It was here, in the anterior of the room that housed Karma Pa, that we encountered the group of monks that awaited their own audience with the holy man. I occupied myself in the study of this group, in an effort to calm my nerves and to quiet the anxiety caused by an ignorance of what exactly I might expect in the impending minutes of my life. As I reveled in the beauty of the female monk and the antiquity of her kindly companion, I realized that there was a coincidence of curiosity; my stare met the stares of several equally amazed human beings. I was pleased to find that this exchange was not an awkward one. We, persons of such differing culture and experience, explored one another with our eyes and minds and hearts, and found that we had a bond.

I must believe that it was as a direct result of this unspoken bond that the young woman monk approached us. We told her that, regrettably, we did not have scarves of our own. She offered to give us each a scarf, explaining that our having them would be very “auspicious”. An intriguing choice of words, I thought, particularly from someone whose native language was not English, or a language remotely resembling it. We accepted two white silk scarves from her, and listened intently as she enlightened us as to the purpose of the scarf. It became clear to us that the meticulous folding we had previously witnessed was indeed ritual and symbolic. These scarves were folded in meditation and used in prayer, and then presented to His Holiness, who consequently utilized them in blessing the pilgrims.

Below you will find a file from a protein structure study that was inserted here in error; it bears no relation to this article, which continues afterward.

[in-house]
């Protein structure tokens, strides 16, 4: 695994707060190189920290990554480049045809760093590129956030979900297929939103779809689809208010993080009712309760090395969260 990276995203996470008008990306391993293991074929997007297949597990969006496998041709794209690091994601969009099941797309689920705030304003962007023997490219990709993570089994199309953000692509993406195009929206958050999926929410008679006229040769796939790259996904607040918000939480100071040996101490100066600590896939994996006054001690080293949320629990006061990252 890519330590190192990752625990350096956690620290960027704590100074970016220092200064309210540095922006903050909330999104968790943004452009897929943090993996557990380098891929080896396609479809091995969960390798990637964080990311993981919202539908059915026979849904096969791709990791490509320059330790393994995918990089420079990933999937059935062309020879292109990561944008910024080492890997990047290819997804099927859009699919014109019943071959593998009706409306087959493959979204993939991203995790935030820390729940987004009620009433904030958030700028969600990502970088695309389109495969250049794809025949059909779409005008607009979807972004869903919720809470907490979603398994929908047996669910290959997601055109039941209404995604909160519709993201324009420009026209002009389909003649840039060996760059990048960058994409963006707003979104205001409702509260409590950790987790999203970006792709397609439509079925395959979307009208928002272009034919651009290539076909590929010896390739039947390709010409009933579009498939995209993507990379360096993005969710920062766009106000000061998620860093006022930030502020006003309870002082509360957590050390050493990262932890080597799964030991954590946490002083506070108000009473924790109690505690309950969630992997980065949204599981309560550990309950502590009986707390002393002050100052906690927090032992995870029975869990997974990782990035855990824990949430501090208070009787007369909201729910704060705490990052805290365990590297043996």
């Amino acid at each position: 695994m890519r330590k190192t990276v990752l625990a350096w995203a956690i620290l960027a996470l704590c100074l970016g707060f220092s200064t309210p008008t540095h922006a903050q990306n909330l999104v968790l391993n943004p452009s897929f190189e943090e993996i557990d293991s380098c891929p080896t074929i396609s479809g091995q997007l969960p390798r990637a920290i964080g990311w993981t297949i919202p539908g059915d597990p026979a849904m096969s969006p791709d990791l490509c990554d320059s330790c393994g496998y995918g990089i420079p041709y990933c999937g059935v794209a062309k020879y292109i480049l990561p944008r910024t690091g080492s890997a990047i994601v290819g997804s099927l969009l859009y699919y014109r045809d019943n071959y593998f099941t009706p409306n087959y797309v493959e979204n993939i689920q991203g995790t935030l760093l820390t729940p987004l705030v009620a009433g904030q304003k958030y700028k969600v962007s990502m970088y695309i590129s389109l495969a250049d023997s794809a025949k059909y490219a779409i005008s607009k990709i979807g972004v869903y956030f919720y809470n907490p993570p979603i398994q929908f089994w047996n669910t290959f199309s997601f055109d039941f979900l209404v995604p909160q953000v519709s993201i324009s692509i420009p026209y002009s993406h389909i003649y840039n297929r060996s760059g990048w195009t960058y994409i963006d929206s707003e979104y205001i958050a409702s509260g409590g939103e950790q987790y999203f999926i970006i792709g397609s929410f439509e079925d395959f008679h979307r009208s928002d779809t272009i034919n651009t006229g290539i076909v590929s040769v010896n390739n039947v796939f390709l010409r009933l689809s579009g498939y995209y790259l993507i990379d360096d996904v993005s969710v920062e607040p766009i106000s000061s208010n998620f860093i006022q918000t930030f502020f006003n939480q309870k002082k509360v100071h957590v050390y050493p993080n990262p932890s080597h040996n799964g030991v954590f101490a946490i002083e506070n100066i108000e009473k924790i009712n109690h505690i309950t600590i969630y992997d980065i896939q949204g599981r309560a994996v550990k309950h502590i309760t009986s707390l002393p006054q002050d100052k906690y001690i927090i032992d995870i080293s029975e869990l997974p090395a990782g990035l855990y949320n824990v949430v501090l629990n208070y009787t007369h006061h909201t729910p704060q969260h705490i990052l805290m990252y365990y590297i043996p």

I felt awe at the singularity of this experience, and then the emotional height I had reached was dwarfed as we were escorted into the presence of His Holiness. In a yellow room with a crimson floor, behind an altar and flanked by monks and scribes, Karma Pa stood waiting to bless us. His person seemed to tower; I felt infinitesimal to face him, and came to realize that he had not a massive body, but rather a massive presence. He took the scarf from my hands and, speaking in his native Tibetan, raised the scarf over my head and placed it on my shoulders, granting me his benediction. His scribe and translator then asked if we desired to say anything to His Holiness. We told him that we represented the peace initiative of an American university, and that we wished to learn of the Tibetan legacy of peace, and to understand how it was being perpetuated among the children of his homeland.

Karma Pa listened as our words were translated, and sat pensive for a moment before gracing us with his response, the profundity of which cannot be fully related. As his words were translated, we were haltingly bestowed with a weighty piece of wisdom: “the key to peace,” he told us, “lies in equality.’ He went on to explain that by equality, he meant “that every sentient being suffers and struggles to overcome adversity. In this way, each is the equal of every other. The key to peace lies in the recognition of this inherent equality.” His Holiness advised us that “mass media and the efforts of religious leaders to spread this idea is not enough. The knowledge of equality and the desire for peace must be in each of us, in our hearts.”

We left Sidh Bar quietly. Our attempts to digest this enlightenment were exhausting. From the mouth of a holy man had we received a hint at ultimate wisdom, and a fragile grasp of the true nature of the harmonious inheritance of the Tibetan child.